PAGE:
Opportunity at National Institute of Standards and Technology (NIST)
Thermal Stability of Liquid Fuels: Fundamental Studies of Kinetics
Material Measurement Laboratory, Applied Chemicals and Materials Division
Please note: This Agency only participates in the February and August reviews.
|Tara Marie Lovestead
|Jason A Widegren
As new fuels are introduced into the energy infrastructure, the issue of chemical stability of arises in numerous contexts. For example, in the development of next-generation rocket kerosenes, thermal stability is critical because the liquid is used as a high-temperature heat sink before being burned in the engine. The development of next-generation hypersonic vehicles is hampered because of the need to use the fuel as a moderate- to high-temperature heat sink, as well. The serious issues of biofuel degradation (thermal and oxidative) are well known. We approach the study of thermal decomposition in two ways. First, we have developed an ampoule-based global decomposition kinetics protocol that provides the pseudo-first order rate constant (with Arrhenius parameters and activation energies) for complex fluids such as kerosenes. This has been used to measure decomposition, evaluate and design stabilizers, and to study reaction mechanism. This work is unique because in collaboration with shock tube researchers, we have developed the world’s longest Arrhenius plot (over 11 orders of magnitude). We also have developed continuous process reactors to generate sufficient quantities of thermally stressed fuels so that a full range of property measurements can be performed. Our facility includes a complete, state of the art chemical analysis capability. The two approaches are being used to advance the field of high stress fuels and fluids, but much more needs to be done, especially with the growing suite of renewable fluids entering the market.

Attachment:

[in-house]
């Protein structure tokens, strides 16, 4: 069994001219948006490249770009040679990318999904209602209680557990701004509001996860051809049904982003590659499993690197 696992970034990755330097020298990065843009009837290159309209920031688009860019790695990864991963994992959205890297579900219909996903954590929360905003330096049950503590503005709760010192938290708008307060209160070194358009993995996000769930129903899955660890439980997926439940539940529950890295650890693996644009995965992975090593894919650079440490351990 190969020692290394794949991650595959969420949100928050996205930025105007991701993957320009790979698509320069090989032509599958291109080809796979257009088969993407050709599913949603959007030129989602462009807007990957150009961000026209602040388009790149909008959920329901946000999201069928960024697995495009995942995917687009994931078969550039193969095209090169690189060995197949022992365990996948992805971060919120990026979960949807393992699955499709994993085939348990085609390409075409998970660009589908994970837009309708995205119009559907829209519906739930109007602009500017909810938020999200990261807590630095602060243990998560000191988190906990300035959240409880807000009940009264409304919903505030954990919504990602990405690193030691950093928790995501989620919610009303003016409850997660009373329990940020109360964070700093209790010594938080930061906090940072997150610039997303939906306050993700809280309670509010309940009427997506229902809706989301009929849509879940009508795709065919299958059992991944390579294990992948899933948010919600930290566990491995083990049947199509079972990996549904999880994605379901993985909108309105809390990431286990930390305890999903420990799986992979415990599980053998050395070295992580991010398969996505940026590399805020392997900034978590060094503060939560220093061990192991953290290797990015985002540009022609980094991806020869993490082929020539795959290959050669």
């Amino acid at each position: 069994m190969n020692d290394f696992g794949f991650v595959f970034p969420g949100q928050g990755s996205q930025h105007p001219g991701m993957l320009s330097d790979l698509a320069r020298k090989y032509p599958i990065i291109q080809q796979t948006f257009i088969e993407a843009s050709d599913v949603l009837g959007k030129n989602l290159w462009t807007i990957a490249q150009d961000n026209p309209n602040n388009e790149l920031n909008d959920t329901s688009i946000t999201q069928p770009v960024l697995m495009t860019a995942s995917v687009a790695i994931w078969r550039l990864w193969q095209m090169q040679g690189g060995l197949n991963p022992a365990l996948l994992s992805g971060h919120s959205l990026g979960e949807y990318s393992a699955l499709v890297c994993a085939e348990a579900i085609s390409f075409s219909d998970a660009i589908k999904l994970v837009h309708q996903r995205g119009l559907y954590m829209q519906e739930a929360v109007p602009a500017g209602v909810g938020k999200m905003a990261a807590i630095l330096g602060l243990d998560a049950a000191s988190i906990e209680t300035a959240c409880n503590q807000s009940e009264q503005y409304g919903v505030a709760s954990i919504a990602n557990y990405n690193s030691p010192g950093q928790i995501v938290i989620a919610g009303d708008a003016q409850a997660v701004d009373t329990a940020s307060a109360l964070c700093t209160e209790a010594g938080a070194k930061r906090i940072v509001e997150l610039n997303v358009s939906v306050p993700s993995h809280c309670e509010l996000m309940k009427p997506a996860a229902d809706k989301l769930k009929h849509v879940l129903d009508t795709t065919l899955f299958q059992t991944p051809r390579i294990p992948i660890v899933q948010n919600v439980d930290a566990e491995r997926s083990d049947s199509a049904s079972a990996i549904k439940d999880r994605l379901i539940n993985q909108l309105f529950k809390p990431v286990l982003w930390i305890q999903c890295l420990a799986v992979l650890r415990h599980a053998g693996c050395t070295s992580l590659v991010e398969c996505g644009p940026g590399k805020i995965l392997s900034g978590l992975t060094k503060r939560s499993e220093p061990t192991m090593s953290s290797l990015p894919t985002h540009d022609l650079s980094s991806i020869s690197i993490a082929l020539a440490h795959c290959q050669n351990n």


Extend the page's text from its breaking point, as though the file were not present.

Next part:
Decomposition; Stability; Kinetics; Thermal stress;
Open to U.S. citizens
Open to Postdoctoral applicants